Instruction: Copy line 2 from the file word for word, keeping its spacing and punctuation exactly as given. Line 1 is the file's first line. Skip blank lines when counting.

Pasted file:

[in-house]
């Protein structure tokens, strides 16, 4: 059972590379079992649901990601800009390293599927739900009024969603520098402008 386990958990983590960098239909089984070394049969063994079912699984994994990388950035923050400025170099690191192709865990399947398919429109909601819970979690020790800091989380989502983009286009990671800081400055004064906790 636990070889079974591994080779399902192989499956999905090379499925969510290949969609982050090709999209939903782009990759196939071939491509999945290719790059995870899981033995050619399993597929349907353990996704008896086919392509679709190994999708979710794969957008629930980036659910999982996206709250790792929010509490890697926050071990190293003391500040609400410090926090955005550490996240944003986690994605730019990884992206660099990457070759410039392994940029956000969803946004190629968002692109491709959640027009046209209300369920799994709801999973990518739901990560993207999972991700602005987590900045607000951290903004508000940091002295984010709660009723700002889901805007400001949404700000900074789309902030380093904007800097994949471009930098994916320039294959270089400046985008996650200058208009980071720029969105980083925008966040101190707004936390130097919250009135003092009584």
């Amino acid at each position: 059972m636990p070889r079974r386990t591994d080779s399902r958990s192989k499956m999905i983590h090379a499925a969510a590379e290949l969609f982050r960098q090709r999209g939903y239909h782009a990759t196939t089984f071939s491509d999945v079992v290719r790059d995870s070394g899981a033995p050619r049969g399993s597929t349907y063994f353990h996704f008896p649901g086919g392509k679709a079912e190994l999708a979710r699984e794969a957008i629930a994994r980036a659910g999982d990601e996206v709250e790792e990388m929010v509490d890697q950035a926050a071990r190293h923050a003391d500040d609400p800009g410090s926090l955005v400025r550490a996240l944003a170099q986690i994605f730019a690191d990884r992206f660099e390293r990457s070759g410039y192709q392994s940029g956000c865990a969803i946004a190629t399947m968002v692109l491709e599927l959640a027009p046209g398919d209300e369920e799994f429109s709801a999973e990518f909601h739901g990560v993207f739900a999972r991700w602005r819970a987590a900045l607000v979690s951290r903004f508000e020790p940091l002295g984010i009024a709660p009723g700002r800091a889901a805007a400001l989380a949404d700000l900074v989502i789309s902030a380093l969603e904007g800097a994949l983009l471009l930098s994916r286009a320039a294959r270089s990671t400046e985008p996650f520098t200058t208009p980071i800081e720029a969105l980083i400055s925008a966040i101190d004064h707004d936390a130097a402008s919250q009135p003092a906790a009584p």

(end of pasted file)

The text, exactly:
């Protein structure tokens, strides 16, 4: 059972590379079992649901990601800009390293599927739900009024969603520098402008 386990958990983590960098239909089984070394049969063994079912699984994994990388950035923050400025170099690191192709865990399947398919429109909601819970979690020790800091989380989502983009286009990671800081400055004064906790 636990070889079974591994080779399902192989499956999905090379499925969510290949969609982050090709999209939903782009990759196939071939491509999945290719790059995870899981033995050619399993597929349907353990996704008896086919392509679709190994999708979710794969957008629930980036659910999982996206709250790792929010509490890697926050071990190293003391500040609400410090926090955005550490996240944003986690994605730019990884992206660099990457070759410039392994940029956000969803946004190629968002692109491709959640027009046209209300369920799994709801999973990518739901990560993207999972991700602005987590900045607000951290903004508000940091002295984010709660009723700002889901805007400001949404700000900074789309902030380093904007800097994949471009930098994916320039294959270089400046985008996650200058208009980071720029969105980083925008966040101190707004936390130097919250009135003092009584």